11. 20. 19. 14." . Revocation of Conditional Release – Violating probation or other conditional release because of technicalities. Many short-term marital relationships – lack of commitment to a long-term relationship. Promiscuity – brief. 18. 0577526159 ''We've all got the power in our hands to kill. Poor behavioral controls – expressions of negative feelings. manipulative. superficial relations. 13. Irresponsible – repeated failure to fulfill or honor commitments and obligations. Parasitic lifestyle – Intentional.. verbal abuse and inappropriate expressions of anger. 12. 16. Impulsiveness – behaviors lacking reflection or planning and done without considering consequences. I also found a self-test of the PCL-R that somebody created: http://www.. Criminal versatility – diversity of criminal offenses. selfish and exploitative financial dependence on others. 15. but most people are afraid to use it.Richard Ramirez . Juvenile delinquency – criminal behavioral problems between the ages of 13-18.okcupid.10. The ones who aren't afraid. 17.com/tests/take?testi . control life itself. No realistic long-term goals – inability or constant failure to develop and accomplish long-term plans. numerous affairs and an indiscriminate choice of sexual partners. Early behavior problems – a variety of dysfunctional and unacceptable behaviors before age thirteen. whether or not the individual has been arrested or convicted.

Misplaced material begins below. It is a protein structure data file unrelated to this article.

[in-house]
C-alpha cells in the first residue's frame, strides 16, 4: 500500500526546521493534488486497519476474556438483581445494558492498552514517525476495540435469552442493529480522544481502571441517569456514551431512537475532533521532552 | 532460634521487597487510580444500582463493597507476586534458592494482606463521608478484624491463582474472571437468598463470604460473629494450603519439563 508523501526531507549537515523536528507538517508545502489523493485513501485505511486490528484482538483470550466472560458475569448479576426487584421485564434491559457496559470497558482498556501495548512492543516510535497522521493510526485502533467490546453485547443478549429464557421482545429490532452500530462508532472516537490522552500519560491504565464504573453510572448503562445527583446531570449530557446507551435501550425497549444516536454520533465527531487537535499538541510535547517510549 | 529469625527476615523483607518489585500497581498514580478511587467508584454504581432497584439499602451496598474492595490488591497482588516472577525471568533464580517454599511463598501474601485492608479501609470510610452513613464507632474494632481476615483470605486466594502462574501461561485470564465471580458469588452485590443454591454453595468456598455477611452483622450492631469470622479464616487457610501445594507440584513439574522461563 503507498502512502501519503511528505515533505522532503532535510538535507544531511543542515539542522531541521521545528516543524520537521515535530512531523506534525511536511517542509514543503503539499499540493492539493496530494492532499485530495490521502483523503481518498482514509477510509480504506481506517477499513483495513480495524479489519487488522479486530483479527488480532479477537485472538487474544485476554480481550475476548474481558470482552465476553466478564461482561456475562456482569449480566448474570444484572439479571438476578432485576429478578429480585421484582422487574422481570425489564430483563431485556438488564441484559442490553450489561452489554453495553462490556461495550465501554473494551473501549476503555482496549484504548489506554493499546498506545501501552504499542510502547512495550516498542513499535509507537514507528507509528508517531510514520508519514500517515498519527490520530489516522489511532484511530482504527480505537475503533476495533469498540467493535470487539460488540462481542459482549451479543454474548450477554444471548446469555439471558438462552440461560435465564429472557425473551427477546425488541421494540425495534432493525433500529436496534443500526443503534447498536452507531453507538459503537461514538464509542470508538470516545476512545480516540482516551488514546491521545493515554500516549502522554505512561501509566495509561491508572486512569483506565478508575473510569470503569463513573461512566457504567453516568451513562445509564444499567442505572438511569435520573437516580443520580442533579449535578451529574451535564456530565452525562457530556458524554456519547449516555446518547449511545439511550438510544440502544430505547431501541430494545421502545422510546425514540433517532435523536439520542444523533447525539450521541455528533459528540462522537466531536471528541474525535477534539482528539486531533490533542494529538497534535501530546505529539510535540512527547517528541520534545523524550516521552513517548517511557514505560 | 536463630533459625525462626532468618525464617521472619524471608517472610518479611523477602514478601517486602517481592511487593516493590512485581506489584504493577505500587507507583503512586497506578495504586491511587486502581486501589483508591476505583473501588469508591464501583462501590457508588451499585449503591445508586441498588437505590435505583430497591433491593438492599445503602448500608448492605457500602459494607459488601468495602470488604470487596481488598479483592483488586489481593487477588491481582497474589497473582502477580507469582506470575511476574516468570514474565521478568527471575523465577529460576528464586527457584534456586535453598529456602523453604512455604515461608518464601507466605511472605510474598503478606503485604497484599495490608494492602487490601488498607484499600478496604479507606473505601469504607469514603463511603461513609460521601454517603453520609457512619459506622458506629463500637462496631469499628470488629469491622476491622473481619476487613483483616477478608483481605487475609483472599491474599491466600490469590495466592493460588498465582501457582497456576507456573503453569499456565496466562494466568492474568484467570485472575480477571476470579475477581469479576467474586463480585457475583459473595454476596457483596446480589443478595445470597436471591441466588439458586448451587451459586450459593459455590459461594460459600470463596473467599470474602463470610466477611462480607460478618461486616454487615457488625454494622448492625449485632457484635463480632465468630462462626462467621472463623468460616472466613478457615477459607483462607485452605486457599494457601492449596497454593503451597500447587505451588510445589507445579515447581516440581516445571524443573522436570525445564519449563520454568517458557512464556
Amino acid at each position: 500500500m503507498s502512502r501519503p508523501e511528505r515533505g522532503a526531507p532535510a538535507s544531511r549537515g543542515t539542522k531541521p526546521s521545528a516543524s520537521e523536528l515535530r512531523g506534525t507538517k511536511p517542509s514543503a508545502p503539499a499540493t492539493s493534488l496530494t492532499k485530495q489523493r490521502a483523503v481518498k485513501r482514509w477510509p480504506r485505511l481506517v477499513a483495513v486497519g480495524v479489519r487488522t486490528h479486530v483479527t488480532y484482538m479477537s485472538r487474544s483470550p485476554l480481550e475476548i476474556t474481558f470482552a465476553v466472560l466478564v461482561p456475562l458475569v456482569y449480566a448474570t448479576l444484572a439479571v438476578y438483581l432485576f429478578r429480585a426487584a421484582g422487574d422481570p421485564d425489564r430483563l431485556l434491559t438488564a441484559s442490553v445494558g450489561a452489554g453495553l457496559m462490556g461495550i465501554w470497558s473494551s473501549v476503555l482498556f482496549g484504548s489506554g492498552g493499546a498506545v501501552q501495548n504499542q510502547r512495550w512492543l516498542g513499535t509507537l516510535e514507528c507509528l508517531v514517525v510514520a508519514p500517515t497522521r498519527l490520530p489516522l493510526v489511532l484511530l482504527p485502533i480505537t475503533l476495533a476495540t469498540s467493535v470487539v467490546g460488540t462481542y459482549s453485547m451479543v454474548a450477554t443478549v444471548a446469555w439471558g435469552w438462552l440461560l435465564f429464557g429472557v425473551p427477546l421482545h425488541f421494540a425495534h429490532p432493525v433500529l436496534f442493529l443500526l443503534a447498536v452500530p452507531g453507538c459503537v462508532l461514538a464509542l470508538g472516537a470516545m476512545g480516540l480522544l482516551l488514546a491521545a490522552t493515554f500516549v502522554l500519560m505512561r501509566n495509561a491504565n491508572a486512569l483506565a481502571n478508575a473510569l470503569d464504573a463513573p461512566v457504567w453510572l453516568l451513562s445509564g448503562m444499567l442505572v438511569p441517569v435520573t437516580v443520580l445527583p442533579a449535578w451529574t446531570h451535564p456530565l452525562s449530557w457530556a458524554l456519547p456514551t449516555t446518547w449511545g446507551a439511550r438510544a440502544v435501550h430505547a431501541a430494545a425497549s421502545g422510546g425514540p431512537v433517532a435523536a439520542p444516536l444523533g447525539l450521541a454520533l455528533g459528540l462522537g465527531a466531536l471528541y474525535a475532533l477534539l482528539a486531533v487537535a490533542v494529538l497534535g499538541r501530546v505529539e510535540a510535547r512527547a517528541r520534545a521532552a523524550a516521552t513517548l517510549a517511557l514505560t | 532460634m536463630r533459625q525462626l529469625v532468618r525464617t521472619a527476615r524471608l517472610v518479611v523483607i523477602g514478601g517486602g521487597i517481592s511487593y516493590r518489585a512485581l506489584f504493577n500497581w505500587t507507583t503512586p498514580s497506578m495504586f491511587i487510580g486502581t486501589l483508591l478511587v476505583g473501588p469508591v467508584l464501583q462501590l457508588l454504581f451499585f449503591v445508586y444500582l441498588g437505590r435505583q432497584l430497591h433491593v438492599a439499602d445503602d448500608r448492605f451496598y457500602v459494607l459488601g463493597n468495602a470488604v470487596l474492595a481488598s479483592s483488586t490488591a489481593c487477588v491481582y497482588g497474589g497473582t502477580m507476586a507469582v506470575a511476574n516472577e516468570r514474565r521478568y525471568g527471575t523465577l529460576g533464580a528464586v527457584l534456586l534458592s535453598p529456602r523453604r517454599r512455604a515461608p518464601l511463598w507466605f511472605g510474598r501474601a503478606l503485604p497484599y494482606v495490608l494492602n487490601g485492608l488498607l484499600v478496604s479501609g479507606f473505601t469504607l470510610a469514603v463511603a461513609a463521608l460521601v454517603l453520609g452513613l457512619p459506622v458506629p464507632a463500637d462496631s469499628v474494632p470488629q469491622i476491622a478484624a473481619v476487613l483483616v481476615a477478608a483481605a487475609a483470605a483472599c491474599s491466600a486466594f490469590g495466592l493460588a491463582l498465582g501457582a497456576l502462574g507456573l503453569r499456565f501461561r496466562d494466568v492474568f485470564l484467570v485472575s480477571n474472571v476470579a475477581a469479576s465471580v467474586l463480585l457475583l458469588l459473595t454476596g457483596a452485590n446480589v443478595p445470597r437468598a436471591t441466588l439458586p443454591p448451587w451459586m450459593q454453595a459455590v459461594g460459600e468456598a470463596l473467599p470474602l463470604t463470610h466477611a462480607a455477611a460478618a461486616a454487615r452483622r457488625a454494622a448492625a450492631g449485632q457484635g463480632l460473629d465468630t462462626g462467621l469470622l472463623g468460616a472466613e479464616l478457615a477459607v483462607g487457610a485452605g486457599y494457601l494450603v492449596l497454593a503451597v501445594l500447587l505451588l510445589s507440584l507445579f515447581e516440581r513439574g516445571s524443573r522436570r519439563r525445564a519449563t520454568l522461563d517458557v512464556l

1 2. just north of Hell.1 4. 2011 5:04 pm Location: Somewhere below Heaven. Pathological lying . Local time: Wed Jul 27.2 3. Grandiose self-worth . Lack of remorse or guilt .2 . 2011 8:19 am Blog: View Blog (0) Top Re: PCL-R Self Test by Demon » Sat Apr 23. Glibness and superficial charm .Demon Consumer 6 Posts: 1433 Joined: Wed Jan 12.1 5. 2011 4:56 pm 1. Cunning/manipulative .
1 16. 19.2 13. Revocation of Conditional Release . Poor behavioral controls .2 14.2 9. Promiscuity . 20. Many short-term marital relationships . which is why this one doesn't apply to me. Irresponsible . Fails to accept responsibility for own actions . Needs stimulation/prone to boredom . Shallow affect / emotional poverty .2 8.6. Early behavior problems . Criminal versatility .0 I've never been caught for any crime committed.1 17. Callous/lack of empathy . None of them lasted very long.2 12.2 11. No realistic long-term goals . Parasitic lifestyle . Impulsiveness .2. The majority of them were broken up by me.2 10.2 7.2 My Score = 32 .2 I've been in about nine different relationships over the years.1 15. Juvenile delinquency . I much prefer a slave over a lover any day. 18.